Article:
Philip reflects on his father’s lasting legacy.
Fishing memories aren’t always reliable, as my diary often reminds me! Still, even though my recollections are sometimes a bit fuzzy, I think I can safely say that time on the water with my dad, was pivotal to a lifelong love of fishing. The earliest of these memories are remarkably vivid in certain details, but vague in others.
I was only a toddler when I caught an eel in the Yarra at the ‘Bend of Islands’, where the extended family shared a bush block and shack. Probably my first fish, I wrote about this eel in ‘The River Behind the Hill’.
I recall my next catch being a redfin in Lake Eildon near Bonnie Doon Bridge, during a family picnic. It must have been small, because it seemed about goldfish size even to a pre-schooler.
My subsequent redfin memory was catching 72 of them with Dad on Celta lures at Lake Nillahcootie, not far away. With catch-and-release then unknown to us, we caught and kept the redfin until they stopped biting or the school moved away. We were ecstatic, having never before landed more than a handful of fish of any species. But our joy was tempered as we got down to the task of cleaning 6 dozen spiny fish. The experience was further dampened when, that evening, we presented a generous portion of the catch to our thrifty neighbour, Mrs Hogan. As she filleted the redfin in her kitchen, the heads, frames and other offcuts were thrown into a boiling cauldron on the stove. They say smell is one of the most powerful triggers, and sitting here now more than 50 years later, I can still sniff the silty odour of that pot and its contents.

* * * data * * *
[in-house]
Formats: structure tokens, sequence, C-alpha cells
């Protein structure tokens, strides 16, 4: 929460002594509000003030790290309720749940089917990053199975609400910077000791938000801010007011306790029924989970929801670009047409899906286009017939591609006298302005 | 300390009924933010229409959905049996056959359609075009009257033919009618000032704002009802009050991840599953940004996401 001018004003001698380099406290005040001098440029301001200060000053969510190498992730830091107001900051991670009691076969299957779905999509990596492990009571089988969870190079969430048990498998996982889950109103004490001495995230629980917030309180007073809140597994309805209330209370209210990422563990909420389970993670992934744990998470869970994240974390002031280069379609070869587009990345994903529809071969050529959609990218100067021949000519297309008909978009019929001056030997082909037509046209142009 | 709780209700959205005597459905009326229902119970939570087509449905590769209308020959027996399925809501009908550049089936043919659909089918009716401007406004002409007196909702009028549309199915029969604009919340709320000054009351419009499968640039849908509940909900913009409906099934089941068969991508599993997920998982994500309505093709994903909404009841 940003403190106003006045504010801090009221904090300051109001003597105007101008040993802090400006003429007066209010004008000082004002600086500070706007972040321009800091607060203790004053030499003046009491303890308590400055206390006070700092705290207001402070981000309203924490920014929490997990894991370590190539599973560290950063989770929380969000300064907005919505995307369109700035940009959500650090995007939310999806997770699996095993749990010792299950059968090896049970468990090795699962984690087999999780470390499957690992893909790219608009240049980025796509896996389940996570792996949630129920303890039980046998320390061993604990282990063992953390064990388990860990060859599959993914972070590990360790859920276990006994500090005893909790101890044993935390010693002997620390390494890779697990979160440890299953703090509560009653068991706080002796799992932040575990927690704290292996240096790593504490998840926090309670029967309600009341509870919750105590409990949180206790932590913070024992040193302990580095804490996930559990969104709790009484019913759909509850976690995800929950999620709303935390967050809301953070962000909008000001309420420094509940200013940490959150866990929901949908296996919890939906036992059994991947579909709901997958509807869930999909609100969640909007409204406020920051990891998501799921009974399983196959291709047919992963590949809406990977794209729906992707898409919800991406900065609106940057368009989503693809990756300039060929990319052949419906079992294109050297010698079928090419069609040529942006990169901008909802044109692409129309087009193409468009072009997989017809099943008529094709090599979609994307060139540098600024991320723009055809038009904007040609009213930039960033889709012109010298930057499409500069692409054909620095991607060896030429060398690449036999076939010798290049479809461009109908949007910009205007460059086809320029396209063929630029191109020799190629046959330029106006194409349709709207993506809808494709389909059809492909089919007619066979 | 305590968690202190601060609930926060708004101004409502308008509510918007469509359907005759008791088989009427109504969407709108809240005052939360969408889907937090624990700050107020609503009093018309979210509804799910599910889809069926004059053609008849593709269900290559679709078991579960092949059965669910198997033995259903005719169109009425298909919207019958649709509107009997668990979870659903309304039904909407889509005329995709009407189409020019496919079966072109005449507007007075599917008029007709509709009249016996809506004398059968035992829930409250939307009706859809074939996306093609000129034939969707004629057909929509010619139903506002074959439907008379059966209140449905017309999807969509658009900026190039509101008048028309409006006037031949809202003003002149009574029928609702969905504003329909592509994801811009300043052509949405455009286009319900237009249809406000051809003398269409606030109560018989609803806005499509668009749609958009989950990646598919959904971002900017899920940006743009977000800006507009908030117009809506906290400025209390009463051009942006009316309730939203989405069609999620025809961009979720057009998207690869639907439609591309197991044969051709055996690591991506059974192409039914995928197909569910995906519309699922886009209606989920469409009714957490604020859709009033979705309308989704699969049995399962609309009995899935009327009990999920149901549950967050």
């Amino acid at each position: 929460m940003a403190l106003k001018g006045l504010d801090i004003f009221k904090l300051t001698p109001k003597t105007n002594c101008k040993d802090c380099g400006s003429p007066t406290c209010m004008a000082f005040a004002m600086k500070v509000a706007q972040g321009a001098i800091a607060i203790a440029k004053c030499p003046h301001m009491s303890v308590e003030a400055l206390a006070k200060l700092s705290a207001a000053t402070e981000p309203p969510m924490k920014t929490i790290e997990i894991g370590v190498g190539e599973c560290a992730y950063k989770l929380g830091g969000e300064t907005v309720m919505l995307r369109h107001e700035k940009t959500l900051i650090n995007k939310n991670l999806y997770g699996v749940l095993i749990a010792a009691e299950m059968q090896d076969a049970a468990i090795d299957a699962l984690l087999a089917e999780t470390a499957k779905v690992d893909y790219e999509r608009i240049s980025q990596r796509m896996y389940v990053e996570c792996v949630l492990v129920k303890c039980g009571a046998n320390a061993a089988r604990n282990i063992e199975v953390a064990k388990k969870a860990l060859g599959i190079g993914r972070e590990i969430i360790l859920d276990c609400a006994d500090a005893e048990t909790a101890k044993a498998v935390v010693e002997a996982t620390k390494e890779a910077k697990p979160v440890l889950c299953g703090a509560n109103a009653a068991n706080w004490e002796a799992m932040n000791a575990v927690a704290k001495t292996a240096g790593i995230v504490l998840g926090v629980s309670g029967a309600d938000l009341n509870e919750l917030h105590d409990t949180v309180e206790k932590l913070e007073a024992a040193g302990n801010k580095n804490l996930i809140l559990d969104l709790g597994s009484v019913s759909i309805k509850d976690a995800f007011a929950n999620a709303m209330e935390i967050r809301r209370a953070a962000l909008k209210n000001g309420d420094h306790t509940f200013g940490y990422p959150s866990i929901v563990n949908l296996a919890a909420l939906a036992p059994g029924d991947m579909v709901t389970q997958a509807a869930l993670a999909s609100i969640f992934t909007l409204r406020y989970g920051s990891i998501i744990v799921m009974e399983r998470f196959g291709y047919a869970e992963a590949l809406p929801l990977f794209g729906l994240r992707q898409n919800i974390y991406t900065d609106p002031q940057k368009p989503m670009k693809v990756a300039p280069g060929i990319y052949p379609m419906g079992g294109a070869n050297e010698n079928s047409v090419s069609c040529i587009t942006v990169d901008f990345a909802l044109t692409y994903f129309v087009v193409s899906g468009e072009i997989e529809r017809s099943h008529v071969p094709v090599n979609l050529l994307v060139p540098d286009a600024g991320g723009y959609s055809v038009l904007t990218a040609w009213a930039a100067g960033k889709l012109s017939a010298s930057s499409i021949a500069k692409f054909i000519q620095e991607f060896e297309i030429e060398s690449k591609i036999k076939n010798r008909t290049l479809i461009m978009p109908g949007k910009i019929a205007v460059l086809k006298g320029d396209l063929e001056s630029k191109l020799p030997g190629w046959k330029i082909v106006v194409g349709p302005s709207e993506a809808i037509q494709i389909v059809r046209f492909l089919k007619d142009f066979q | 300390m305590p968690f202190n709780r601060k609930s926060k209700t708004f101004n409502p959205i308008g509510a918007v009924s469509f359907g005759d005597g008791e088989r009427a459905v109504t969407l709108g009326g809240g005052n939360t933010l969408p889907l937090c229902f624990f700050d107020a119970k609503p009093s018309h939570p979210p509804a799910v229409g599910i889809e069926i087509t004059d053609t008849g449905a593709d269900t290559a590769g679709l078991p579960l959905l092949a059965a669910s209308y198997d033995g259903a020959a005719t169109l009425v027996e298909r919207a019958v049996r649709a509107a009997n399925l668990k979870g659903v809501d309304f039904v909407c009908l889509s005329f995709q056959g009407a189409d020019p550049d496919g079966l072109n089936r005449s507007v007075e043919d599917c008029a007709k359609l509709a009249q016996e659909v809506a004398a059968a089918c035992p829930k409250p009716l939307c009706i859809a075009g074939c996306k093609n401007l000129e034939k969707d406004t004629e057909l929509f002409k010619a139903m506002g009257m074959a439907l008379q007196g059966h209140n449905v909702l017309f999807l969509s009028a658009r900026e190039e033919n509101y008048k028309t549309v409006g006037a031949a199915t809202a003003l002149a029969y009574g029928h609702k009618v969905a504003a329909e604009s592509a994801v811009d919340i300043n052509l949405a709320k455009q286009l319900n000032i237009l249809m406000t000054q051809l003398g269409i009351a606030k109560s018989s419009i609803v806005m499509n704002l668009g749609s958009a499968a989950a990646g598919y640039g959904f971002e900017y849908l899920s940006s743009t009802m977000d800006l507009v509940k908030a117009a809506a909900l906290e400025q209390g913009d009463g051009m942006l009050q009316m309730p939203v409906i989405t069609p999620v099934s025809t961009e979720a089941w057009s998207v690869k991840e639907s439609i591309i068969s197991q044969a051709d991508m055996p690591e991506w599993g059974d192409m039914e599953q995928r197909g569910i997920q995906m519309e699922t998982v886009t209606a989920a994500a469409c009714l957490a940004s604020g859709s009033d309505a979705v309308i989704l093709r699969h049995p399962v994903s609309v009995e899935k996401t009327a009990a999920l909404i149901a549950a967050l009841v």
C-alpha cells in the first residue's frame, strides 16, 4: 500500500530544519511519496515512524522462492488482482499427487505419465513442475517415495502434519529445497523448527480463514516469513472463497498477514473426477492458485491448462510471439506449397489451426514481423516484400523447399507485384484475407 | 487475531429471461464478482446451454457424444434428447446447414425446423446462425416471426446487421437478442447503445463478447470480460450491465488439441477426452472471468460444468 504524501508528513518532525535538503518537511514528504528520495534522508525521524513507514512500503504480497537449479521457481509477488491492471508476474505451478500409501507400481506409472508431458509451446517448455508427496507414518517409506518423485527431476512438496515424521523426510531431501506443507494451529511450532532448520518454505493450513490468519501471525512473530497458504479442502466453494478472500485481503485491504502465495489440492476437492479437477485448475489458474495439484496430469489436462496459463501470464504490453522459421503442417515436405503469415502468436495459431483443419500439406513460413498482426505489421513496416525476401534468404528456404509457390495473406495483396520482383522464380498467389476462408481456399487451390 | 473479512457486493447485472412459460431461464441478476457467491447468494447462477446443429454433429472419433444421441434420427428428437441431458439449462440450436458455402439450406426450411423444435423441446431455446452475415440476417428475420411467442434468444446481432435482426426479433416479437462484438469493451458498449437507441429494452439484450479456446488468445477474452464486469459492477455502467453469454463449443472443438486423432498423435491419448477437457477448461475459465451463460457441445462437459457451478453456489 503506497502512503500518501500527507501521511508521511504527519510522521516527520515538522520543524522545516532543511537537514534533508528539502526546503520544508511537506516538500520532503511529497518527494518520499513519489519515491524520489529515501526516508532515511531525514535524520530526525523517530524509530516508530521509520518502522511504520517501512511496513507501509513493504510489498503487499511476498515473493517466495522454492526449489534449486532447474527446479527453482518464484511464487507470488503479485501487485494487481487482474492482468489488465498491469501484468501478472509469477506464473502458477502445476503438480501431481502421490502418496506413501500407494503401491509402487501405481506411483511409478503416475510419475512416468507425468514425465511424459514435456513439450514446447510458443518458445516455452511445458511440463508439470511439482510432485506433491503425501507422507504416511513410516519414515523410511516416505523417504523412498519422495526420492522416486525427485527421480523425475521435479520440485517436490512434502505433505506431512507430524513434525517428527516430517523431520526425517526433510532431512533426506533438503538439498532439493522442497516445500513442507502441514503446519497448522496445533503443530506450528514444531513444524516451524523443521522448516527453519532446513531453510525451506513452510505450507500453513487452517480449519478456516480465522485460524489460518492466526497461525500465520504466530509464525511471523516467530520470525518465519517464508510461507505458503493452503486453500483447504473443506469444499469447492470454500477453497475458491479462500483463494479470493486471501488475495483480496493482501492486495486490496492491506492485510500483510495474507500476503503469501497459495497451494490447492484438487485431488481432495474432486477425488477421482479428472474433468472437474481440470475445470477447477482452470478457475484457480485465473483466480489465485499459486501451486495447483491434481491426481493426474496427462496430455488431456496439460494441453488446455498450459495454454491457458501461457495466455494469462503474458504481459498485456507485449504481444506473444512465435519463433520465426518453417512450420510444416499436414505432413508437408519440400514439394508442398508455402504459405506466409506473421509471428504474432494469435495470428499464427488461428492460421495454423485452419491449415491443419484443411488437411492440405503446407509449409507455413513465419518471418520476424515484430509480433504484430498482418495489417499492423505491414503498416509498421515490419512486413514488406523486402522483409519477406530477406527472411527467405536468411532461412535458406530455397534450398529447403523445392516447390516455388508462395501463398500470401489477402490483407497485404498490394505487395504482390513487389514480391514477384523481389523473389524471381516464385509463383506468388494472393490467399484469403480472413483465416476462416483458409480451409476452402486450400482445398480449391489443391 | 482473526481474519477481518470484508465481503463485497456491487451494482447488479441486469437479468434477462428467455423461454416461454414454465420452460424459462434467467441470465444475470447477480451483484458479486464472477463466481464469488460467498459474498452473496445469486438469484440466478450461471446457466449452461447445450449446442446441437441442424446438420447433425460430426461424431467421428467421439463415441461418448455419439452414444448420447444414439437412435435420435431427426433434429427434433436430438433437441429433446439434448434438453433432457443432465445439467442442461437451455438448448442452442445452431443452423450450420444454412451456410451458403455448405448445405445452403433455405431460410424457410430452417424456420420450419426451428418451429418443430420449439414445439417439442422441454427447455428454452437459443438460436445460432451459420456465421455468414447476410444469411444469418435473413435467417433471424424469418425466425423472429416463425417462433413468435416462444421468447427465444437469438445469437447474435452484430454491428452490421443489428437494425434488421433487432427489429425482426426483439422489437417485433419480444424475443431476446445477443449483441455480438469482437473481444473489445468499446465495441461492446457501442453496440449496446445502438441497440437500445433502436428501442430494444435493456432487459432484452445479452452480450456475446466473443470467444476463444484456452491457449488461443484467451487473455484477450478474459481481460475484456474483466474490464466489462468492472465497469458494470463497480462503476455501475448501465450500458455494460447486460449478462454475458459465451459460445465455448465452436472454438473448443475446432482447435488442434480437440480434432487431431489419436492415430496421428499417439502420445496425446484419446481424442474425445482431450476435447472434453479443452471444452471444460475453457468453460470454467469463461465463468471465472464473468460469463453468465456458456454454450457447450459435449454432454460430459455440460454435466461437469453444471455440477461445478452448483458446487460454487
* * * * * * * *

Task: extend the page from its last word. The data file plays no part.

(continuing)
That may have been the point where I stopped thinking of redfin as a truly worthy catch. This was arguably unfortunate, as they are prolific, easily caught, and (if I can compartmentalise the aroma of Mrs Hogan’s fish soup) quite delicious. In fact, for all Dad’s life, he rated reddies as superior to trout for eating.
Anyway, this was around the time Dad’s job as a teacher saw him posted to Timbertop in Victoria’s mountainous north-east. This fortunate move placed the whole family in the midst of a high country paradise, and set the scene for me to meet the fishy love of my life: trout.
It must have been tempting for Dad to launch into the serious business of learning how to fish for trout without the encumbrance of his 6 year old son. Or perhaps it wasn’t, because I have no recollection of anything other than his enthusiasm for me to join him. No sighs of impatience, no words of frustration. Our fishing trips together seemed to go very smoothly and happily, even though, as a father myself now, I know there must have been tangles, flooded gumboots, wet clothes, dropped fish and all sorts of other mishaps which needed to be resolved. The fact I can’t recall a single bad experience in all those early angling years, suggests Dad must have been a master of planning, patience and good humour.
I’ve written before that it seemed as if we were learning this new art together – in hindsight, a powerful positive for a young boy. In reality, the knowledge balance has to have greatly favoured a man in his thirties over a primary school kid. But there Dad goes again – giving me what would turn out to be a life-altering perspective.